A few weeks back, I blogged about the many elements of musical improvisation. I re-read the piece recently and realized, with a few tweaks, it could easily be interpreted as relationship advice. And so I present the reworked piece here, for both musicians and those who may need a little help with their love lives.
First, improvisation requires years of experience, playing every style, every level of quality, music you love, music you hate. Just as good writers must be great readers, good musicians must be great listeners. The concept of “big ears” comes into play here, before you even play a single note of improvisation. Big ears come only from years and years of listening, and listening with intent to other musicians. Only when you are truly listening can you respond appropriately.
With experience comes a growing vocabulary and a wealth of knowledge that can be accessed in an instant when improvising. But one should not confuse vocabulary with licks. Licks are learned patterns (fills, melodic lines, riffs, etc.) that can be inserted in a time of need (not advised, but can get you out of a sticky situation), can be used to impress (also not advised but understandable, considering the scrutiny of our fellow players and our relentless egos) or in the case of many musicians, qualify as their entire stable of musical ideas. Licks are the platitudes of the music world.
Vocabulary, on the other hand, is what gives us the freedom to be expressive and responsive, to actually say something musical, to engage in a meaningful exchange with fellow musicians or to make a worthwhile musical statement on your own. A shared vocabulary is important. It is difficult for people speaking two different languages or even two unfamiliar dialects to enjoy a meaningful exchange of ideas. Multilingual folks can move from community to community having informative, meaningful conversations effortlessly, and they become better people for having done so.
But all of this seems meaningless without chemistry. Working with a group of musicians with which you share chemistry is essential. This may seem abstract, nearly intangible, and it should. Just as with a romantic relationship, there are people with whom we click, and those with whom we cannot imagine ever playing with again. That rare combination of musicians with whom everything seems to work, that is when improvisation can reach near spiritual heights. Again, it is rare, but it happens. For those of you who’ve experienced this, it’s frighteningly beautiful.
For all of this to work, one must be present and able to respond to the moment: This is essential. If your head is cluttered, if you’re trying too hard, if you’re worried about failure, if you’re uncomfortable, then you remove yourself from the experience and do an injustice to the music and to fellow performers. They deserve your full focus, and the music deserves your commitment to your best performance. This is not always possible, but when it happens, again, it is among the most rewarding experiences a musician can have.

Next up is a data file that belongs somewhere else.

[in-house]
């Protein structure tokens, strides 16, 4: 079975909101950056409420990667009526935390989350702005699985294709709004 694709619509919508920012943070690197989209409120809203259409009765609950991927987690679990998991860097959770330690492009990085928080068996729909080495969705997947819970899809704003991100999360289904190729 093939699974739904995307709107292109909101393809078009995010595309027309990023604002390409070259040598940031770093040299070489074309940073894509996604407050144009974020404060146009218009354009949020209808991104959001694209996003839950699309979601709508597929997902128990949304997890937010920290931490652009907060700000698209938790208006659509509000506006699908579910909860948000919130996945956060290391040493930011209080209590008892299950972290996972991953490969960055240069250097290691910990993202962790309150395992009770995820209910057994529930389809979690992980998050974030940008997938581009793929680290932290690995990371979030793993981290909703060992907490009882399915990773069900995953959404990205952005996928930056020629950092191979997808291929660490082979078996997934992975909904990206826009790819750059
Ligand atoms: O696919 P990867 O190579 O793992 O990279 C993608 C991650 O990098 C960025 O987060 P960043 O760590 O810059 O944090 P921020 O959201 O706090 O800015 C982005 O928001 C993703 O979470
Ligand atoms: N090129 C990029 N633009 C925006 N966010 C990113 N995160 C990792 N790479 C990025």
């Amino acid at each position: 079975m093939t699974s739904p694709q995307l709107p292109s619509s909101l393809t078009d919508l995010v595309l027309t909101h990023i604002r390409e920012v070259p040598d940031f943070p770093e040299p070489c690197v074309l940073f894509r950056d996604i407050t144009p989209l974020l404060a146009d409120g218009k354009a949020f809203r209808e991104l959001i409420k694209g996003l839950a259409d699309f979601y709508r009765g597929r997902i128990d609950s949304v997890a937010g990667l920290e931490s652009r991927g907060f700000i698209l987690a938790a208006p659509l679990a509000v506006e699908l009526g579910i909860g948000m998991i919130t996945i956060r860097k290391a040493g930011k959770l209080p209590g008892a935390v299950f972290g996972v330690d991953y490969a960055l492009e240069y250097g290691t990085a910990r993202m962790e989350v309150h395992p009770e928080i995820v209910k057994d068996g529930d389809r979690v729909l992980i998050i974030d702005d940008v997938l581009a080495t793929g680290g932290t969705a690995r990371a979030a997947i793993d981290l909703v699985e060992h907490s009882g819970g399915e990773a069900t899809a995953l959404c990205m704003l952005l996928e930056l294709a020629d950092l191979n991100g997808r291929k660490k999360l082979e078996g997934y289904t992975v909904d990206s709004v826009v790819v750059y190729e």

When all of the above factors are working together, you can’t help but create something magical. Again, the rarity of such an alignment makes these moments seem elusive, almost impossible to achieve. But it happens. And when it does, it’s like some sort of inexplicable metaphysical event. Those who witness it, not just the players, feel it, too. But one must have the self-confidence to make it happen.
Confidence does not mean arrogance. Arrogance destroys improvisation. Confidence is that relaxed state of mind in which you will respond the best way possible to the shifting musical climate, making split-second decisions that support your fellow musicians and create the best possible musical statement. Confidence is the opposite of blowing chops. I mean, there is a time and a place to whip out your most technically challenging stuff, and that time and place is when it fits with the foundation established by the musicians around you.
Humility is at the heart of confidence. One must be able to say, “I did not make the best choices in that last piece. I will learn from this experience.” One must not shift blame for a failed improvisation. One must not assume oneself a better musician than those he/she is playing with, even if it is true. One must, instead, humble oneself to the situation, and the music being created in that very moment with those very musicians. Otherwise, you shouldn’t even be there.
Saying too much is also a part of this. Just as a person who bloviates, who rambles on and on (not unlike I’ve done in this column), the musician who plays too long, tries to make too many musical statements and hogs the stage soon loses his fellow musicians and the interest of the audience. You have to know when to shut the hell up.